If there is even a slight possibility that you might want to replicate your dynamodb data for any reason – disaster recovery (DR) needs – scaling your application to get closer to your customer bases – to work with some other application in another region – don’t start out with the AWS::DynamoDB::Table cloudformation resource and go directly with Global Tables: AWS::DynamoDB::GlobalTable.
With Global Tables you have scalability and recovery baked in for the future, even if you don’t need it immediately! It just makes the switch to replicating your existing data seamless and managed for you when you decide to go for it. Otherwise your options are as tedious as any data migration exercise even with Dynamodb
This post will cover two things:
- First, demonstrate how to create a Dynamodb Global Table using cloudformation – nice and easy!
- And then show why you should definitely, and I mean most definitely keep your Global Tables in a separate cloudformation stack from the rest of your application – because it would defeat the whole purpose by preventing you from being able to replicate the rest of the stack!
Creating a DynamoDB Global Table with Cloudformation.
In a nutshell –
- Design it as you would any regular good old dynamodb table thinking of your access patterns and using single table design.
- Set the type to AWS::DynamoDB::GlobalTable
- Set the Stream Specification – because there is no special sause AWS uses for replicating your data in global tables and it needs dynamodb streams.
- And most importantly provide the Replicas property which is a list of regions to replicate to.
- To start with lets just set this to a single region.
This is how a simple table would look like.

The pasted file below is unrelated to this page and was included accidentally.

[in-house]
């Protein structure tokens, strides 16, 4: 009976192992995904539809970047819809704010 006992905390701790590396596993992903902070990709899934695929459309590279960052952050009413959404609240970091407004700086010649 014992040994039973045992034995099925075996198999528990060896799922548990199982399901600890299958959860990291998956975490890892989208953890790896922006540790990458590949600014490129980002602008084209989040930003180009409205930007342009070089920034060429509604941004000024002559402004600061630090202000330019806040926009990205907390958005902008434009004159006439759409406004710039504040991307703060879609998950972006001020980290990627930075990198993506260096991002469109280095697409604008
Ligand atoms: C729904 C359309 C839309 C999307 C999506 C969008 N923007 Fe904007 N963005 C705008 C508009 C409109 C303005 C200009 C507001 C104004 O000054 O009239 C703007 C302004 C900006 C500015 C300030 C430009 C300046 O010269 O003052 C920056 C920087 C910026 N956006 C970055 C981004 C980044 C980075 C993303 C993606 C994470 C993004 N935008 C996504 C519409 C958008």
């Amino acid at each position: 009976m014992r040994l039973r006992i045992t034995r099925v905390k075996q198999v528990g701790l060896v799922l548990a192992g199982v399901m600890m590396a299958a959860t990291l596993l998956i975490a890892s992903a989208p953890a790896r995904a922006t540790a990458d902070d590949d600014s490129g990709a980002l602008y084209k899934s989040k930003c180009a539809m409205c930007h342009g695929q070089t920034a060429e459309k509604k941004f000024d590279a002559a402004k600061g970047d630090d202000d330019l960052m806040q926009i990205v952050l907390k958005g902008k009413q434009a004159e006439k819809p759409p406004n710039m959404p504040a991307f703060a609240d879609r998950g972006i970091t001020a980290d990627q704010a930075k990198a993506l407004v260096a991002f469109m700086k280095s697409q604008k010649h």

GlobalTable: Type: AWS::DynamoDB::GlobalTable Properties: TableName: my-replicating-table BillingMode: PAY_PER_REQUEST StreamSpecification: StreamViewType: NEW_AND_OLD_IMAGES Replicas: - Region: us-east-1 AttributeDefinitions: - AttributeName: primary_key AttributeType: S KeySchema: - AttributeName: primary_key KeyType: HASH
That is really all there is to it.
And now when you need replication in the future, simply extend the replica list.
Replicas: - Region: us-east-1 - Region: us-east-2 - Region: us-west-1
And why you should keep this separate from other resources in the stack
Nothing like demonstrating the problem. Lets say we include a Lambda to reference the table in the same stack…
GlobalTable: Type: AWS::DynamoDB::GlobalTable Properties: TableName: my-replicating-table BillingMode: PAY_PER_REQUEST StreamSpecification: StreamViewType: NEW_AND_OLD_IMAGES Replicas: - Region: us-east-1 - Region: us-east-2 AttributeDefinitions: - AttributeName: primary_key AttributeType: S KeySchema: - AttributeName: primary_key KeyType: HASH Lambda: Type: AWS::Serverless::Function Properties: Policies: - DynamoDBReadPolicy: TableName: !Ref GlobalTable
This will work when you create the stack in the first region, say us-east-1. And will create the replica dynamodb in use-east-2. But if you next try to deploy your Lambda to the second region – it will not allow you because the table already exists.
Perhaps AWS will handle this scenario in the future – but for the moment, you really need to keep your dynamodbs in a separate stack. And in fact, there are benefits to keeping critical infrastructure like databases separate in any case as it would minimize the risk of accidentally deleting the stack if someone forgot to set:
DeletionPolicy: Retain UpdateReplacePolicy: Retain
In either case, the solution I like to use is to simply reference the global table names in other stacks as parameters, like so.
Parameters: GlobalTable: Type: String Default: my-replicating-table Lambda: Type: AWS::Serverless::Function Properties: Policies: - DynamoDBReadPolicy: TableName: Ref: GlobalTable
And that I find to be a nice consistent pattern to managing stacks.